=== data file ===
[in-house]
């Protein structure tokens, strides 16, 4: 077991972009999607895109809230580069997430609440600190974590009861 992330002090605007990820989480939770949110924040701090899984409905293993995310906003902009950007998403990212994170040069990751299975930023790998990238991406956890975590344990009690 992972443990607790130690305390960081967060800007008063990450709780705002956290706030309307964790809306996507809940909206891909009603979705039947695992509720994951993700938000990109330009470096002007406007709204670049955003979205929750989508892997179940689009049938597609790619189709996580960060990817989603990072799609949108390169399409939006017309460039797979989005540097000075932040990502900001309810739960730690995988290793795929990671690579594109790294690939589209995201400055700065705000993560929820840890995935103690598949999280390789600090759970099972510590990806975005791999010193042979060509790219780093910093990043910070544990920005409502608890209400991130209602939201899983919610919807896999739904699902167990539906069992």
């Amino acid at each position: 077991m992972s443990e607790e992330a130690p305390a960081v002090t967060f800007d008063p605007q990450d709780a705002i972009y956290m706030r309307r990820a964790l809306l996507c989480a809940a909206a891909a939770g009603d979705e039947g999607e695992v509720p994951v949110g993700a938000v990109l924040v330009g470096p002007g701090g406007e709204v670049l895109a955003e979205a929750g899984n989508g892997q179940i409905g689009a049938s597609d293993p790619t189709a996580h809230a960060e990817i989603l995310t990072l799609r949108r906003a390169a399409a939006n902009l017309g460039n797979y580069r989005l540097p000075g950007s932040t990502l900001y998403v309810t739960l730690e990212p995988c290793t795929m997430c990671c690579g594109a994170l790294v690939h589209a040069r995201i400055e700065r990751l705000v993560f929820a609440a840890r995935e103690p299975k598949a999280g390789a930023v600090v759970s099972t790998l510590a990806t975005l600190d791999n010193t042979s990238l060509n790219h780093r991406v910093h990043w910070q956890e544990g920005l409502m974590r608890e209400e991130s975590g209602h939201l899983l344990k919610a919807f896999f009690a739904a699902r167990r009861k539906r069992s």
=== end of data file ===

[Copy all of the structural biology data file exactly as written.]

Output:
[in-house]
């Protein structure tokens, strides 16, 4: 077991972009999607895109809230580069997430609440600190974590009861 992330002090605007990820989480939770949110924040701090899984409905293993995310906003902009950007998403990212994170040069990751299975930023790998990238991406956890975590344990009690 992972443990607790130690305390960081967060800007008063990450709780705002956290706030309307964790809306996507809940909206891909009603979705039947695992509720994951993700938000990109330009470096002007406007709204670049955003979205929750989508892997179940689009049938597609790619189709996580960060990817989603990072799609949108390169399409939006017309460039797979989005540097000075932040990502900001309810739960730690995988290793795929990671690579594109790294690939589209995201400055700065705000993560929820840890995935103690598949999280390789600090759970099972510590990806975005791999010193042979060509790219780093910093990043910070544990920005409502608890209400991130209602939201899983919610919807896999739904699902167990539906069992």
């Amino acid at each position: 077991m992972s443990e607790e992330a130690p305390a960081v002090t967060f800007d008063p605007q990450d709780a705002i972009y956290m706030r309307r990820a964790l809306l996507c989480a809940a909206a891909a939770g009603d979705e039947g999607e695992v509720p994951v949110g993700a938000v990109l924040v330009g470096p002007g701090g406007e709204v670049l895109a955003e979205a929750g899984n989508g892997q179940i409905g689009a049938s597609d293993p790619t189709a996580h809230a960060e990817i989603l995310t990072l799609r949108r906003a390169a399409a939006n902009l017309g460039n797979y580069r989005l540097p000075g950007s932040t990502l900001y998403v309810t739960l730690e990212p995988c290793t795929m997430c990671c690579g594109a994170l790294v690939h589209a040069r995201i400055e700065r990751l705000v993560f929820a609440a840890r995935e103690p299975k598949a999280g390789a930023v600090v759970s099972t790998l510590a990806t975005l600190d791999n010193t042979s990238l060509n790219h780093r991406v910093h990043w910070q956890e544990g920005l409502m974590r608890e209400e991130s975590g209602h939201l899983l344990k919610a919807f896999f009690a739904a699902r167990r009861k539906r069992s």